10.27.10 11:28 PM ET
Keith Richards and Me
Getting Keith Richards to sit still was the first problem.
“I’d have to catch him like a salmon,” says James Fox, the British journalist who spent five years wrangling the legendary Rolling Stones guitarist in service of Life, Richards’ new memoir, which debuted this week to rave reviews.
The effort spanned two continents and included countless hours lost to procrastination, says Fox, who pieced together the memoir from free-form interviews with the famously clever, witty, and drug-addled rocker. But after this initial “approach resistance”—after Fox managed to trap Richards in front of a microphone—he settled into a candid, colorful, and surprisingly lucid recounting of his years on the road with the Rolling Stones.
Life covers all the bases: sex, drugs, guitar riffs, the size of Mick Jagger’s endowment. It also digs down into softer spots, including Richards’ tumultuous relationship with Anita Pallenberg and the death of their son. The book, which already seems to have earned a place in the admittedly small canon of genuinely great rock lit, is dishy but not lurid, technical but not wonky. Richards’ voice, filtered through Fox’s brain, is so relentlessly endearing, no less a critic than Maureen Dowd has declared the prince of darkness a “consummate gentleman.”
“He has got very old-fashioned, sentimental, loyal ideas,” says Fox, who spent hundreds of hours with Richards in Parrot Cay in the Caribbean and in Britain.
Their sessions took place at a table, with the two participants seated at a 90-degree angle from one another. Instead of moving chronologically, Fox encouraged Richards to allow his mind to “dart about.” Some sessions lasted hours and some, dealing with the more painful parts of Richards’ life, lasted just minutes, “and then he would depart in tears.” The one constant was music, which Richards always kept playing in the background.
• 12 Juiciest Bits from Keith Richards’ Memoir“I remember our first negotiations, I said, ‘Keith, we’re going to have a slight problem if the music’s this loud.’ And he said, ‘Well, that’s kind of too bad,’” Fox says. “So I got a lapel mic, and so he always wore the mic, and there was always music on. I remember once in Parrot Cay, for about three days we had a '50s radio station on. Then it was bluegrass for another two days. Then classical for a bit. And so on. It was mostly radio. He was listening all the time while he was talking. One ear was listening out for the lost chord, lost riff, whatever it is.”
Fox, the bestselling author of White Mischief, is a guitarist himself but not a rock journalist by profession. He first met Richards in the early 1970s for an interview about his particular playing style. “You hear one chord and you know it’s Keith playing,” Fox says, “and I wanted to know: ‘How do you do that?’”
“I remember at the very beginning of the project, Keith looked at me and kind of growled, ‘What I want this book to have is panache.’”
The Rolling Stones were a decade old at this point, but no journalist had homed in so narrowly on Richards’ technique. It was this Sunday Times of London story which launched their friendship and led eventually to Richards’ decision to enlist Fox in the writing of his life story. Publisher Little, Brown reportedly paid an advance of more than $7 million for the work.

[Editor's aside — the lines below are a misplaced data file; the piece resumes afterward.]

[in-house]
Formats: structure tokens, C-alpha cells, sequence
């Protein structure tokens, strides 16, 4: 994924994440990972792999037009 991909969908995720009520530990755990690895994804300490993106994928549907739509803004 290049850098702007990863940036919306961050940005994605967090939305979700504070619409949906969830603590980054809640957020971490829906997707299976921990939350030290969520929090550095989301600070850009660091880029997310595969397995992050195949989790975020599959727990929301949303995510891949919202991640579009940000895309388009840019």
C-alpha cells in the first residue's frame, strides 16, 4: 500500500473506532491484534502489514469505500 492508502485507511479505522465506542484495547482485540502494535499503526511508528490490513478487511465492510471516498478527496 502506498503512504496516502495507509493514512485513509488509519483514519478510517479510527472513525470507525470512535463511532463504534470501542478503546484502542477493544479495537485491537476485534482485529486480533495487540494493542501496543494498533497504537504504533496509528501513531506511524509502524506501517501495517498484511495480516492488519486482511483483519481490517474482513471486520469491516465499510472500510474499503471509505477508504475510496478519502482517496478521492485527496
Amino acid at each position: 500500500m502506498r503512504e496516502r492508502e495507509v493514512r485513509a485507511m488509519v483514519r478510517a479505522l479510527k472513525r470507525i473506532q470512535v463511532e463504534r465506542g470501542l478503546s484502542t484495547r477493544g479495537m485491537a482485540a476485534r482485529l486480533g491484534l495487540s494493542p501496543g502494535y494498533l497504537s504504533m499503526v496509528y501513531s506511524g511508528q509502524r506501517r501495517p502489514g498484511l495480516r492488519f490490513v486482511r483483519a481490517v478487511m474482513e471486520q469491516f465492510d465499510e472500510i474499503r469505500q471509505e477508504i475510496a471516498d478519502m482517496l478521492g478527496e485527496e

Life covers all of Richards’ 66 years, but the juiciest bits come, of course, from the Rolling Stones’ heyday, when Richards was calibrating his moods with cocaine and heroin and entertaining a truly impressive number of female paramours. Throughout the book, he comes across as the mensch to Jagger’s cad, comforting Jerry Hall when she discovered Mick’s mistresses and disclaiming responsibility for the lyrics to some of the Stones’ more misogynistic songs. He’s no saint, and he may be pickled from decades of heavy drug use, but now (and always) Richards seems to have a heart.
But even more than his heart, the organ of interest in Life is his ear, and even as the narrative wends through Richards’ feud with Jagger and the ups and downs of his love life, Fox never veers far from the music that was always his subject’s driving force. Once the manuscript was complete, he sat opposite Richards and read the entire book aloud to him.
“He wanted to hear the book,” Fox says. “We sat down at a table with the manuscript, and I read the whole thing. The longest I’d ever read was to my son at bedtime, 25 minutes. This was a week of reading aloud. There is a musical rhythm to his prose, dots and dashes and that kind of stuff. He turned out to be a really natural editor. He cut according to the sound of it. He’d say, ‘We’ll cut eight lines here. Cut this, cut that,’ all depending on how it sounded. And I never disagreed.”
“I have such reverence for Keith, really wanted to make a book which turned him into a really superb storyteller,” Fox says. “I was trying to make it into a sort of work of literature, tis true, without wanting to sound pretentious. I wanted it to be a very good and very sort of… I remember at the very beginning of the project, Keith looked at me and kind of growled, ‘What I want this book to have is panache.’”
Rebecca Dana is a senior correspondent for The Daily Beast. A former editor and reporter for The Wall Street Journal, she has also written for The New York Times, The New York Observer, Rolling Stone, and Slate, among other publications.